Sanford J. Ungar is affiliated with the Georgetown School of Foreign Service’s Institute for the Study of Diplomacy. From 2001 to 2014, he was the president of Goucher College in Baltimore, where he instituted a policy of requiring every undergraduate student to study abroad. His long tenure at Goucher and his service as the dean of the School of Communication at American University has given him deep experience in the challenges and opportunities for college leadership today. He has extensive knowledge of higher education, journalism, foreign and domestic policy.
“Sandy” Ungar was the Director of Voice of America, host of "All Things Considered" on National Public Radio, Washington editor of The Atlantic, managing editor of Foreign Policy magazine, and a staff writer for The Washington Post. The most recent of the six non-fiction books he has written or edited is Fresh Blood: The New American Immigrants. An earlier book, The Papers & the Papers: An Account of the Legal and Political Battle over the Pentagon Papers, won the George Polk award. He is a graduate of Harvard University and the London School of Economics.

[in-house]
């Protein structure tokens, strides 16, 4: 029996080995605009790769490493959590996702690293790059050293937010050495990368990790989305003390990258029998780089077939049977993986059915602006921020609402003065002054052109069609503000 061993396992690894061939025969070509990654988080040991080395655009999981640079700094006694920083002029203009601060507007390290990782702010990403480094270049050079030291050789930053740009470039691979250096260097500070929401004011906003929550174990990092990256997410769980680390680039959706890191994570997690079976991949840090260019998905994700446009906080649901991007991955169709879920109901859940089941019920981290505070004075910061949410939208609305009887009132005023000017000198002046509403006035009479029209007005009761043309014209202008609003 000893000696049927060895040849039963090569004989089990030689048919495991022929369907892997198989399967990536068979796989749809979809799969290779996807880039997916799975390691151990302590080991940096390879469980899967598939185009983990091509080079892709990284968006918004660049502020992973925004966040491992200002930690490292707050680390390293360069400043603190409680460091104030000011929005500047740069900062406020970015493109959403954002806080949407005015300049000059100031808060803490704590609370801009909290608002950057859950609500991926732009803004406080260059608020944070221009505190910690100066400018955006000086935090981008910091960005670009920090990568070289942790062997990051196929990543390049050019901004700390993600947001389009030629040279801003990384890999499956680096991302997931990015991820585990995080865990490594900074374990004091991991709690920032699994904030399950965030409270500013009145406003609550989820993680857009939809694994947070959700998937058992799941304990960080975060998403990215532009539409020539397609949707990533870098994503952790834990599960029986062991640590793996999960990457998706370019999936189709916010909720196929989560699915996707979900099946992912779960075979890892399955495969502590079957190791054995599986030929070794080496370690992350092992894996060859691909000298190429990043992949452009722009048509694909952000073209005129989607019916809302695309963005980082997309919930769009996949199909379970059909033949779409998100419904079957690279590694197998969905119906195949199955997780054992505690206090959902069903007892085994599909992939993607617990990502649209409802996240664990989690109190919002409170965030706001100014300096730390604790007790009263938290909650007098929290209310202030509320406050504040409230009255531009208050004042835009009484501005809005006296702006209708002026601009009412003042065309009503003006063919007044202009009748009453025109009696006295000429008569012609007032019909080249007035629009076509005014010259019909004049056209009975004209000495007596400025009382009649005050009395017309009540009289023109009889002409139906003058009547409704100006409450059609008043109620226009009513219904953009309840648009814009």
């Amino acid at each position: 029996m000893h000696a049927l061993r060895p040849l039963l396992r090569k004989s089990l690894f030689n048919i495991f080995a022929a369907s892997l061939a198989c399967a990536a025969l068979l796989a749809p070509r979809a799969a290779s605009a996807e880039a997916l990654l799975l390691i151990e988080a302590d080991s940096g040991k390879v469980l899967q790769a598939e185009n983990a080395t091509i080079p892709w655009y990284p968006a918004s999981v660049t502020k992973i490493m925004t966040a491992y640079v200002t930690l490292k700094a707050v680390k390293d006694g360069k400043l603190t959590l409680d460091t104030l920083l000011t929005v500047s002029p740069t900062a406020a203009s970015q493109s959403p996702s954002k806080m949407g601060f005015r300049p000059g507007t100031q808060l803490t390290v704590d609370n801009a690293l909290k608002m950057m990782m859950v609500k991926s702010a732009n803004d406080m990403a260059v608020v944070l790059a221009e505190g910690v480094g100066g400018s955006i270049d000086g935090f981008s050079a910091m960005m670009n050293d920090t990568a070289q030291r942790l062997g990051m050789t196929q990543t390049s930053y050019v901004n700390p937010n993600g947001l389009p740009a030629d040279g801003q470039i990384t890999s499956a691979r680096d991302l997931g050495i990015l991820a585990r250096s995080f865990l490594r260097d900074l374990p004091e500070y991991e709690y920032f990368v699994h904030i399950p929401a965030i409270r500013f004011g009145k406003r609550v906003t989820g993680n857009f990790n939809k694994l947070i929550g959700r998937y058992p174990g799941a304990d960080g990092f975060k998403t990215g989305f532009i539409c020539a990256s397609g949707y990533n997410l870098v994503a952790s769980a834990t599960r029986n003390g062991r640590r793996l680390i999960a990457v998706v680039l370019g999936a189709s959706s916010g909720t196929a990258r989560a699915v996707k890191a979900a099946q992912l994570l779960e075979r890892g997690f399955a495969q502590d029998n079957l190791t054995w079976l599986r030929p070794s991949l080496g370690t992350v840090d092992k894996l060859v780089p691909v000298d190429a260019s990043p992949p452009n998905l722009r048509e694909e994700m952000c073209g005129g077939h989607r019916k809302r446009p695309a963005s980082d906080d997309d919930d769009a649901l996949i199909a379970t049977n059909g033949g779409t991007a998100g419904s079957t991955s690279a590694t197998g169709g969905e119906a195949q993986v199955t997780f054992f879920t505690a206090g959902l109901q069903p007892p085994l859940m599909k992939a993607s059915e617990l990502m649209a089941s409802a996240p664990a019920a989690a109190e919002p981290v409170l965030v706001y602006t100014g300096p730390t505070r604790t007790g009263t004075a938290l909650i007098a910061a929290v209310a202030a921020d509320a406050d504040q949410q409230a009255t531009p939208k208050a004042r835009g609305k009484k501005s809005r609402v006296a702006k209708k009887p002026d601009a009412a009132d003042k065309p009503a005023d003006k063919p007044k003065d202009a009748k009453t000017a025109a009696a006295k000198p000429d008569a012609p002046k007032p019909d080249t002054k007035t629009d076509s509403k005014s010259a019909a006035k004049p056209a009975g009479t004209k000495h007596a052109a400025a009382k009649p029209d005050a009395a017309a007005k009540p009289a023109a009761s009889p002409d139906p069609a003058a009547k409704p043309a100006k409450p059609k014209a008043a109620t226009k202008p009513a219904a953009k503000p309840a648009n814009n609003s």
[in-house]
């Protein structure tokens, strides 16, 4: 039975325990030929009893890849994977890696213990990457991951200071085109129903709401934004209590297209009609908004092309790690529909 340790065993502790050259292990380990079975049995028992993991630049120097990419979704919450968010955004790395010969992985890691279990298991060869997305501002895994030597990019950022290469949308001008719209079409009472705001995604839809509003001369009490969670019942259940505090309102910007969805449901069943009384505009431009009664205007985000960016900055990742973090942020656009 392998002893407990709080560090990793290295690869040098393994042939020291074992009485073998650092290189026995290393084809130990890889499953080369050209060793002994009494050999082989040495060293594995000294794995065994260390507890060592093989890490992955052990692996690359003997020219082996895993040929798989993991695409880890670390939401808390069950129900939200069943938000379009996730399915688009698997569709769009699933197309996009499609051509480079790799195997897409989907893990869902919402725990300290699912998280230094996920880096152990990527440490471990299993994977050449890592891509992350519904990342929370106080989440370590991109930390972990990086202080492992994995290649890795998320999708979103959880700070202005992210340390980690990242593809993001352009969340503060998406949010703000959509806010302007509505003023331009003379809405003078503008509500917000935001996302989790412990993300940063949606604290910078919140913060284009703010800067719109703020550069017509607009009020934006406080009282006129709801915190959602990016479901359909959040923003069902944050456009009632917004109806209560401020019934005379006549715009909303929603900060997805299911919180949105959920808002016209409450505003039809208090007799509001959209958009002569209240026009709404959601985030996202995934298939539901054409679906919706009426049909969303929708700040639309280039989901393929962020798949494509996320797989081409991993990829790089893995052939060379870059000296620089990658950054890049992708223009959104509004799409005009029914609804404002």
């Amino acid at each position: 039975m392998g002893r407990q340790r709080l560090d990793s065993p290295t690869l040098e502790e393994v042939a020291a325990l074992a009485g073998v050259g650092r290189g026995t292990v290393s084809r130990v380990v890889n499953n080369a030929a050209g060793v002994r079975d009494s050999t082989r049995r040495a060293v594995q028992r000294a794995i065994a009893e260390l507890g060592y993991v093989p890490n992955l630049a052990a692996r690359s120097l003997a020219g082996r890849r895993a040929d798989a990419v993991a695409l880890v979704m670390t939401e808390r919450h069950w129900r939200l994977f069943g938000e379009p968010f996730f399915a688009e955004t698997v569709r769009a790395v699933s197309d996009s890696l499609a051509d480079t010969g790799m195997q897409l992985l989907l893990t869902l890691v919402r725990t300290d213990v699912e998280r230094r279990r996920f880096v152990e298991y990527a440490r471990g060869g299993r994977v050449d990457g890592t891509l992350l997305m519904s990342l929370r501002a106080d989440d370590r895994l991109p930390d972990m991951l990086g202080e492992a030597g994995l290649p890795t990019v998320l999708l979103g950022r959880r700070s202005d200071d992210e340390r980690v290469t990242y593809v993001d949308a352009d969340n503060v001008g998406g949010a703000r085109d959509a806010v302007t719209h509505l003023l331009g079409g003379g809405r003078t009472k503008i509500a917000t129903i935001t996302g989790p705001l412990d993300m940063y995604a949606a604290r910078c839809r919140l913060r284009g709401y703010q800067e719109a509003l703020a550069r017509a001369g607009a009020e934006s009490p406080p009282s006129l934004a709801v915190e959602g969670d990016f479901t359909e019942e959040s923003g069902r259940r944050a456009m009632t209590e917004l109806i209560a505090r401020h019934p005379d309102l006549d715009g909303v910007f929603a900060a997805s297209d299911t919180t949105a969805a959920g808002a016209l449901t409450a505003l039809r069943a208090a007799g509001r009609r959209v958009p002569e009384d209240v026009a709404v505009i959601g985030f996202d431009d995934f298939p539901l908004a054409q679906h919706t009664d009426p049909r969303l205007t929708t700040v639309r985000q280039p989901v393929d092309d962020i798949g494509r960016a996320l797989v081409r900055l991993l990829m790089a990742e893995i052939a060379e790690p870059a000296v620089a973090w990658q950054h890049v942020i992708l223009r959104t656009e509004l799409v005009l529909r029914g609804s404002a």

Tuesday, May 23 — Elliott Abrams
Will There Ever Be Peace in the Middle East?
Will there ever be peace in the Middle East, and will it require a comprehensive Israeli-Palestinian peace agreement that establishes a Palestinian state? Or is the current “unsustainable” situation likely to be sustained for another 50 years? These questions are raised each time Israel or the United States has a new government. What is the role of the frozen Palestinian political situation? Can the Trump proposal to start with the Arab states work to advance the peace process? These and related questions will be at the center of the discussion.
Elliott Abrams is Senior Fellow for Middle Eastern Studies at the Council on Foreign Relations. He served as an Assistant Secretary of State in the Reagan Administration and as a Deputy National Security Advisor in the George W. Bush Administration.
Thursday, May 25 — Helene Cooper
Madame President: The Extraordinary Journey of Ellen Johnson Sirleaf